1995: The year the future began
Former professional football star O.J. Simpson was acquitted in October 1995 of murder in the slayings of his former wife, Nicole, and her friend, Ronald Goldman — dramatic verdicts that closed what often was called the “Trial of the Century.”
But as I discuss in my book about the watershed year of 1995, Simpson’s acquittal was certainly justifiable and perhaps inevitable, given how thoroughly his defense team impugned the prosecution’s evidence.
This is not to say that Simpson was innocent: Most assuredly, he was not. At a civil trial in 1997, he was found liable for the killings, which occurred June 12, 1994, outside Nicole Simpson’s townhouse in the Brentwood section of west Los Angeles.
But the criminal trial — which spanned much of the year, from late January to early October 1995 — was a spectacle in which Simpson’s lawyers, led by Johnnie L. Cochran, often outmaneuvered the prosecutors, keeping them off-balance and forcing them on occasion into jaw-dropping errors.
The most stunning of those failures came in June 1995, when one of the prosecutors, Christopher Darden, asked Simpson to try on the blood-stained leather gloves that the killer was believed to have worn in attacking Nicole Simpson and Goldman.
Facing the jury box, Simpson appeared to struggle in pulling the evidence gloves over the latex gloves he was required to wear during the demonstration, to avoid contamination. Simpson grimaced repeatedly and was heard to mutter: “Too tight.”
The evidence gloves, as I write in 1995: The Year the Future Began “did seem small for Simpson’s hands. But they likely had shrunk in the testing that they had been through. Still, the ill-advised demonstration had allowed Simpson to testify in effect, without having to face cross-examination. It was widely recognized as a pivotal moment in the trial ….”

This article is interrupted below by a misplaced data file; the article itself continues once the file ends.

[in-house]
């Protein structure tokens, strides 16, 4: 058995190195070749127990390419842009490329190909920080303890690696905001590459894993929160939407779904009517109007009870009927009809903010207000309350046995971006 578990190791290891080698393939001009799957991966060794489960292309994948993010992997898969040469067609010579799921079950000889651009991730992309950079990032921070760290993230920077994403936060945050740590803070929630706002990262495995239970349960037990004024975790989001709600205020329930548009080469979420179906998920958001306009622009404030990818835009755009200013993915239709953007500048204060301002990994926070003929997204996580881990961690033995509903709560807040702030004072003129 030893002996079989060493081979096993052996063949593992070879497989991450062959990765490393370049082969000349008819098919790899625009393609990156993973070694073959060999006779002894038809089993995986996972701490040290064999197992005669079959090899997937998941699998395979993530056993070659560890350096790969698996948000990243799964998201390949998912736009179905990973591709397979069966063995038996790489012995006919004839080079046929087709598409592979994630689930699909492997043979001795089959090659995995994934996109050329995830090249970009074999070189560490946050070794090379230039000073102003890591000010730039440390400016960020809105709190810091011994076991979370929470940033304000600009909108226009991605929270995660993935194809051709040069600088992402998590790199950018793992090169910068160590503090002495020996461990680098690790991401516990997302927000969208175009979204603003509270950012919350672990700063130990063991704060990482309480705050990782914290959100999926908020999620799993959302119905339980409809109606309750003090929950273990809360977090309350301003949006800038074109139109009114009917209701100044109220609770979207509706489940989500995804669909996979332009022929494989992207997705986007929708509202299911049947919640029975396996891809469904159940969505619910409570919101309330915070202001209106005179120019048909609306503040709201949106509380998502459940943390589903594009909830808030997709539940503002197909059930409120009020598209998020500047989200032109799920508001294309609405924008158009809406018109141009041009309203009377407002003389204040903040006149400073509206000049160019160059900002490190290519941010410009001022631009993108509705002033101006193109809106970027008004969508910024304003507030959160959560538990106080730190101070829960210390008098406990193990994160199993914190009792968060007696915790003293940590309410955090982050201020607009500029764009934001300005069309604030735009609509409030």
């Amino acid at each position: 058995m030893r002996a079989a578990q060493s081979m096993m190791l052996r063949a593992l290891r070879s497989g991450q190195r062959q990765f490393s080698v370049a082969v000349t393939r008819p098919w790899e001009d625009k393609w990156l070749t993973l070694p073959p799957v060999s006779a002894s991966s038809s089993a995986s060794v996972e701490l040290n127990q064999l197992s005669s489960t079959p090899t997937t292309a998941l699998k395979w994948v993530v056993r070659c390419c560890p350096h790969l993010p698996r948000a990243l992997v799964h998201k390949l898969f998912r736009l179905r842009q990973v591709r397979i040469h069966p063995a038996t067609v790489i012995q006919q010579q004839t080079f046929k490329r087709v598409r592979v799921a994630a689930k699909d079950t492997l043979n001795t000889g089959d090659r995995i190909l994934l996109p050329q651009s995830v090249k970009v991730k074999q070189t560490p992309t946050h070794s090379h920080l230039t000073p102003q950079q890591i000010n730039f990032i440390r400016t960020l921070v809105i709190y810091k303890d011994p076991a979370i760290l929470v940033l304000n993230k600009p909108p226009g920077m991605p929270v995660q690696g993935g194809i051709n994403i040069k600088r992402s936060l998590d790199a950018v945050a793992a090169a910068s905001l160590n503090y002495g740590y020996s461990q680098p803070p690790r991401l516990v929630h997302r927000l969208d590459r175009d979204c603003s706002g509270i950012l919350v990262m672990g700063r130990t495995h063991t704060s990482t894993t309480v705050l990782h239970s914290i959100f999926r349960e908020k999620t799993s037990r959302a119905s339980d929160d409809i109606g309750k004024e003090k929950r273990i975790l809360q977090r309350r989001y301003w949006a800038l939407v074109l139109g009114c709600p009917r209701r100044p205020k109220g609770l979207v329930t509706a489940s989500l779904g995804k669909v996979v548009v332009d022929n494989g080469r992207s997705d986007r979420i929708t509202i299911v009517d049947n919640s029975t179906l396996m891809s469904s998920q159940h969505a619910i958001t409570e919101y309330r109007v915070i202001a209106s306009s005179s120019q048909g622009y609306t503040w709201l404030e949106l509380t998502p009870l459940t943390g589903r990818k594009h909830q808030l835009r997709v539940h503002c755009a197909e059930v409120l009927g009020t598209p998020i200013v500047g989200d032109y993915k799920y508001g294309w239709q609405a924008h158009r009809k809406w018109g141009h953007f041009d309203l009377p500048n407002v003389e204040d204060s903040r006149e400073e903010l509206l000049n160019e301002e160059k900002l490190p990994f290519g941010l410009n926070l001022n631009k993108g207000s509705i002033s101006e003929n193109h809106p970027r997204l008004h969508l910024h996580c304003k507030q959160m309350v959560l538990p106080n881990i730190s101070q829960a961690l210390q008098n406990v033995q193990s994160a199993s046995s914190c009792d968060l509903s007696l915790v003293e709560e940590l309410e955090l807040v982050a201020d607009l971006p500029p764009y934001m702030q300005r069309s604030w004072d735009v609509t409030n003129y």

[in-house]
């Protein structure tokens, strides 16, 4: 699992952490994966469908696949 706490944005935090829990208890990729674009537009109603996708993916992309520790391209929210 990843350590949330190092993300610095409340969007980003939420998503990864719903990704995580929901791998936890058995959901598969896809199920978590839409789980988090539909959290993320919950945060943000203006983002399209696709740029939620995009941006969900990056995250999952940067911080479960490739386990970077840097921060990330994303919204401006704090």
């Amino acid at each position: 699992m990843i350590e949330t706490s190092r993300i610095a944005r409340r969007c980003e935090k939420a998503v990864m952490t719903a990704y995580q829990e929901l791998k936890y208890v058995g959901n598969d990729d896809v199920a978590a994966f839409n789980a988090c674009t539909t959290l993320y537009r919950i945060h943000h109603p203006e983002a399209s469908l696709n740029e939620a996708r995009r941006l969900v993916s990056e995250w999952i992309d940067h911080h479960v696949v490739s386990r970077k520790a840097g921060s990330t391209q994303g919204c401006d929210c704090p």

The bungled demonstration inspired a rallying cry for defense lawyers — an idiom that remains familiar nearly two decades later. In his closing remarks, Cochran recalled the glove demonstration and told jurors: “[R]emember these words; if it doesn’t fit, you must acquit.”
And they did, after deliberating less than four hours. Simpson never took the stand in his defense.
Bungled police work also undercut the prosecution’s case — which lacked a murder weapon, a persuasive motive, and witnesses to the crimes. Prosecutors did have substantial DNA evidence in the blood stains and droplets that pointed to Simpson’s having been at the scene of the crimes.
That evidence was adroitly challenged by Simpson’s high-powered defense lawyers, whom the news media, indulging in hyperbole, often referred to as the “Dream Team.”
During cross-examination at the trial, Simpson lawyer Barry Scheck did not challenge the validity of the science supporting forensic DNA evidence. Rather, he challenged how the evidence was collected. Scheck extracted acknowledgements from police criminalists that in the Simpson case, they mishandled or overlooked DNA evidence.
“They had placed DNA evidence inside plastic bags where they were prone to degradation,” I note in 1995. “DNA samples were placed in a police evidence van that lacked air-conditioning. Crucial blood evidence was collected at the gate near Nicole Simpson’s townhouse three weeks after the killings. A portion of a reference sample of O.J. Simpson’s blood was spilled at the police laboratory where DNA evidence samples were tested.”
The inept and questionable police work allowed the defense to argue that Simpson was framed by Los Angeles police. It was an far-fetched argument, but not utterly implausible, given the series of screwups in gathering and handling DNA evidence.
The screwups impugned the evidence that otherwise might have convicted Simpson.
In the end, the most important and lasting contributions of the Simpson case centered around DNA: The trial helped settle disputes about the value and validity of DNA evidence in criminal cases. The trial also anticipated and arguably enhanced popular interest in the potency of DNA testing.
As I write in 1995:
“The trial marked a delineation in the recognition of forensic DNA testing as decisive in criminal trials and Simpson’s acquittal encouraged a push for improved procedures in collecting, storing, processing, and analyzing DNA evidence.”
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